It's just this little chromium switch, here... (derspatchel) wrote,
It's just this little chromium switch, here...

66-06-23 "Form vs Substance"

Every week I listen to a 45-minute radio show from Jean Shepherd, raconteur and monologist and all-around interesting character. He's no longer with us, but WBAI out of New York reruns one episode every week around 5 AM on Tuesday morning. Shepherd's radio show was great: a 45-minute extended monologue, Monday-Friday around midnight, on whatever topic he cared to discuss that evening. Sometimes he'd read odd news clippings and comment on 'em, other times he'd tell memories of growing up in Hammond, Indiana or of his time in the Army (in "Company K"). Other times he'd just, well, talk. And he loved a digression, and he loved rambling even more. But more often than not, he seemed to always tie things up right before this closing theme ("Bahn Frei" by Eduard Strauss) came up to finish the evening off. He was an egomaniac, he was an odd curmudgeonly conflictedly beatnik type, he had a fondness for an unfortunate "ching chong chinaman" stereotype (we tend to skip over those bits of audio if he starts that up, it really doesn't sit well in this day and age) but his was an interesting and compelling life, and it translated well into an interesting and compelling radio show.

This week's Shepherd rerun is dated June 23, 1966 and centers around the eternal debate of form versus substance (or content). It's one of Shep's deeper, inneleckshul pieces, if a bit long-winded. (I was actually kinda glad to hear the theme pot up at the close; usually the theme sneaks up on you and you don't want it to happen cause at that point Shep's usually on a roll.)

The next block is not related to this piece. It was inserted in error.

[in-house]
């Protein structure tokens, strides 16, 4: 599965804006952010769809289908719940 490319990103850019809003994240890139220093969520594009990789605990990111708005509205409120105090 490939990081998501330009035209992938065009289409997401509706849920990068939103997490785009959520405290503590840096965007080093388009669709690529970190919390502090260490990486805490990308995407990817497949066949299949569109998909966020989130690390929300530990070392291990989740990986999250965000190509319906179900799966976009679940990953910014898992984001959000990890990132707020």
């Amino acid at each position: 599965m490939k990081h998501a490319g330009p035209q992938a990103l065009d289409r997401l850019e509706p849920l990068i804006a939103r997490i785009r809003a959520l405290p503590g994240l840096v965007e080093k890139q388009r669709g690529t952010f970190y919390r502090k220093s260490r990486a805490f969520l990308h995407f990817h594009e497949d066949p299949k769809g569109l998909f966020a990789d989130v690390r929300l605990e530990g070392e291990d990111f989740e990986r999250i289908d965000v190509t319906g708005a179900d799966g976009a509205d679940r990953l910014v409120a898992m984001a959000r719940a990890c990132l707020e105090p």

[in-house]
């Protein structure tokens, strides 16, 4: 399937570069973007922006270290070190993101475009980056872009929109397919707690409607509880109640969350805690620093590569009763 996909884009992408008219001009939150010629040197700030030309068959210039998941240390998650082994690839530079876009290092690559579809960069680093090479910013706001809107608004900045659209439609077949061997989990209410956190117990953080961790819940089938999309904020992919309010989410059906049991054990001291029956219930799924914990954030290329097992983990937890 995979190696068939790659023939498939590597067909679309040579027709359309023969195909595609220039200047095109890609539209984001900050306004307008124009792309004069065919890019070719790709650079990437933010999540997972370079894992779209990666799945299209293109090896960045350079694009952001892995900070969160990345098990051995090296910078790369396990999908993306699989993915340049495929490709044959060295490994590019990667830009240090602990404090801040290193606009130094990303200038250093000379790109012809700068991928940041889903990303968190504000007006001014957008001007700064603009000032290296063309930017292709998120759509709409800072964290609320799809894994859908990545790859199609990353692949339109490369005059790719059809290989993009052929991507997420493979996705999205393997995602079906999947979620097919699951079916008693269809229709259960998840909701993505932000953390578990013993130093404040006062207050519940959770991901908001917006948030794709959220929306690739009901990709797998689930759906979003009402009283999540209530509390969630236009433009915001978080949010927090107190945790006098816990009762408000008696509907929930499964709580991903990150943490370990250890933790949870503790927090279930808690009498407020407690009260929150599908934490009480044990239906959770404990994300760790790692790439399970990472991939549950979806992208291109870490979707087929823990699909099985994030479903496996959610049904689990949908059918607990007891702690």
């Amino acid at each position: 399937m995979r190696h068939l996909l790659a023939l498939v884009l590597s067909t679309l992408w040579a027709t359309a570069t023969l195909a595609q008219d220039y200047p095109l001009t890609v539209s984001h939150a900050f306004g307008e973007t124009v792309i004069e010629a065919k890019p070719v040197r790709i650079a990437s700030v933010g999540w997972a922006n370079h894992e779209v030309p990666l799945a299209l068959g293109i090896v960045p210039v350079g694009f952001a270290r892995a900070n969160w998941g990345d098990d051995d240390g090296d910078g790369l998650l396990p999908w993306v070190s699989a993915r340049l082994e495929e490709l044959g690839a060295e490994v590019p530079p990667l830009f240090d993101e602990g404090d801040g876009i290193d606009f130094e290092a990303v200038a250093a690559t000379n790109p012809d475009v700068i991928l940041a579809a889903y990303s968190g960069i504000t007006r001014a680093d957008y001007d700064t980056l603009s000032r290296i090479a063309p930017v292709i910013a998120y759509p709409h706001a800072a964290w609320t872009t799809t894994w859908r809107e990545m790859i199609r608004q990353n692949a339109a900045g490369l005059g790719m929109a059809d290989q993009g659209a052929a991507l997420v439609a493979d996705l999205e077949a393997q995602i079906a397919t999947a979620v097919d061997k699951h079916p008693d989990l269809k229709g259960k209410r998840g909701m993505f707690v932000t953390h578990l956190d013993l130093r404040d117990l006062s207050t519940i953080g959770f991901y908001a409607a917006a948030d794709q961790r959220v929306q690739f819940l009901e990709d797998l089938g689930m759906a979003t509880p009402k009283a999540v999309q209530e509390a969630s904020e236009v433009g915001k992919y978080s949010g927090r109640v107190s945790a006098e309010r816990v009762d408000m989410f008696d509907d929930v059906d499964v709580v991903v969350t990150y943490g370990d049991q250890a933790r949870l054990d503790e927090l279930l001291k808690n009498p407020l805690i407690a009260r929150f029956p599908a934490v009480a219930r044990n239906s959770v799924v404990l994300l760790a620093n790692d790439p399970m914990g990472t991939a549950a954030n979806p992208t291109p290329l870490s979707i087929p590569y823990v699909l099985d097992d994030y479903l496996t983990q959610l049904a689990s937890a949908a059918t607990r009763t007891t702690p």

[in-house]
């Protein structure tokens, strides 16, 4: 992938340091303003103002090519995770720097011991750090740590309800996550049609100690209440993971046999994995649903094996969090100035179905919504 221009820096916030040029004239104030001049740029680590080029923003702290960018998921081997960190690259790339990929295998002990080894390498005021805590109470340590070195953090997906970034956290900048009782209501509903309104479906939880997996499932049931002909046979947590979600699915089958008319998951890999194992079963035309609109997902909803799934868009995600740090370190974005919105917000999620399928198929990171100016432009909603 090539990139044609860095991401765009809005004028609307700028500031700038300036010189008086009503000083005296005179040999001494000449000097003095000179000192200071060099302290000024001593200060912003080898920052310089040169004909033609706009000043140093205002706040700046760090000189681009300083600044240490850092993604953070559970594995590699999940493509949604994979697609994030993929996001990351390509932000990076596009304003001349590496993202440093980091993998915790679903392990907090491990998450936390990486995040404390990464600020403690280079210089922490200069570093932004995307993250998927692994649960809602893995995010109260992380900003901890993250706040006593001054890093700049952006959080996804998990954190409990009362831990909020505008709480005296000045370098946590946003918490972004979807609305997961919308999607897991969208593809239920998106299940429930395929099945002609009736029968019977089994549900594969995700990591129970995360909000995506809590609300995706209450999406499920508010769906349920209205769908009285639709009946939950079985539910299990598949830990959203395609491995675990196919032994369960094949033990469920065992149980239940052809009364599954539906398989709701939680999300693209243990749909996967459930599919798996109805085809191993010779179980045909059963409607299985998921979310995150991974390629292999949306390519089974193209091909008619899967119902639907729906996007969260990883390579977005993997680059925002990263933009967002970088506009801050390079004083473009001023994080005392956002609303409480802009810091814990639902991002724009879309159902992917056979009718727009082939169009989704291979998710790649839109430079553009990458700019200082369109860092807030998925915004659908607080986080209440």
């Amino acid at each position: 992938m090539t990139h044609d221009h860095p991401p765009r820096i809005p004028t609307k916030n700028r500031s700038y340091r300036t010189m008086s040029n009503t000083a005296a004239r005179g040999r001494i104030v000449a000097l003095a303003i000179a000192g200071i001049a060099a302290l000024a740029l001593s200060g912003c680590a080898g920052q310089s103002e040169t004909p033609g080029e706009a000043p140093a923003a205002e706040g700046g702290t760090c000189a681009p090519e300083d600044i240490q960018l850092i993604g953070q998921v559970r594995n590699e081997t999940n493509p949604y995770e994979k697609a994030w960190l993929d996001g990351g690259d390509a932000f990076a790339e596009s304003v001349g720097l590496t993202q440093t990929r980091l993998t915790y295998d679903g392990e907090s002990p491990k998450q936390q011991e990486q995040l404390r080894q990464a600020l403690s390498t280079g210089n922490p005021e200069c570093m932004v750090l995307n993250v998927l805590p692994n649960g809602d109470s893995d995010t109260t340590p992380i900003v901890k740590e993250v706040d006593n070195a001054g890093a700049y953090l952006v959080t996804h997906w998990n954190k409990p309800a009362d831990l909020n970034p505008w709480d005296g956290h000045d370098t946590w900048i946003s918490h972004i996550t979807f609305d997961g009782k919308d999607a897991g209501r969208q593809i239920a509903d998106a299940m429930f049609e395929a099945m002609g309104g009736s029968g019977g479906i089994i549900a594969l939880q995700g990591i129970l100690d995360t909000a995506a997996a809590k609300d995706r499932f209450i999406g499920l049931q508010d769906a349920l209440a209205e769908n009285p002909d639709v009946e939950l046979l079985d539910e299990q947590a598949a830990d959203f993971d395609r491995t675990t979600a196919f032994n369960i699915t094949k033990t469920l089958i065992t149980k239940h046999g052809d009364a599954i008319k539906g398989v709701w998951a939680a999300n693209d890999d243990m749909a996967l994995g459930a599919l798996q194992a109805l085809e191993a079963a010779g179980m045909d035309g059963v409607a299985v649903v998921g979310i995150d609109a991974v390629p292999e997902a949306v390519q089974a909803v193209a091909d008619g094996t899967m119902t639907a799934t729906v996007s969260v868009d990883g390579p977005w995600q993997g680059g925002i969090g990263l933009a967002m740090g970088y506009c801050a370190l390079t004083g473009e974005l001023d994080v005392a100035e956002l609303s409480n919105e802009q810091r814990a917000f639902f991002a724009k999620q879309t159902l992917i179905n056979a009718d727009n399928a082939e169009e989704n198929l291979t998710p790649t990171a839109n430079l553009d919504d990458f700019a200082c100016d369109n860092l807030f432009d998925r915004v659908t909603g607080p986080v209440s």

It doesn't mean the piece isn't altogether boring; it has some interesting bits. He talks about a unmanned probe mission that landed on the moon (and this was back when space exploration was actually something incredible, and something involving the moon was even moreso) and complains a bit about the newsblast kind of newscast ("a full set of headlines in eight seconds!")

There's also a hilarious (to me, at least) radio spot for "Who's Afraid of Virginia Woolf?" that's pretty much nothing but Elizabeth Taylor screeching at Richard Burton. But then again, that was pretty much half the production anyway. Shep says "Hmm, sounds like good clean fun." He also gets to do a live spot for the Rambler 2000 automobile (anybody know what that was?) and it's pretty clear that while Shep doesn't care too much for commercials, he has a soft spot for cars and does a convincing sell.

This probably isn't Shep's best piece for newcomers, but it's compelling enough. And a good exercise to see if you can stomach a fellow yammering on for forty-five minutes with the occasional ricky-ticky piano music or kazoo thrown in. Be sure and listen to the Bumpus Family piece if you want a good introduction to the man -- he tells the story of the Old Man and the ham and the Bumpus hounds like you might remember from A Christmas Story (the film was based on Shep's novel of semi-true reminiscing In God We Trust, All Others Pay Cash) but without the Christmas setting. Just skip over Max Schmid's extra-long introduction and enjoy. It's a hoot.

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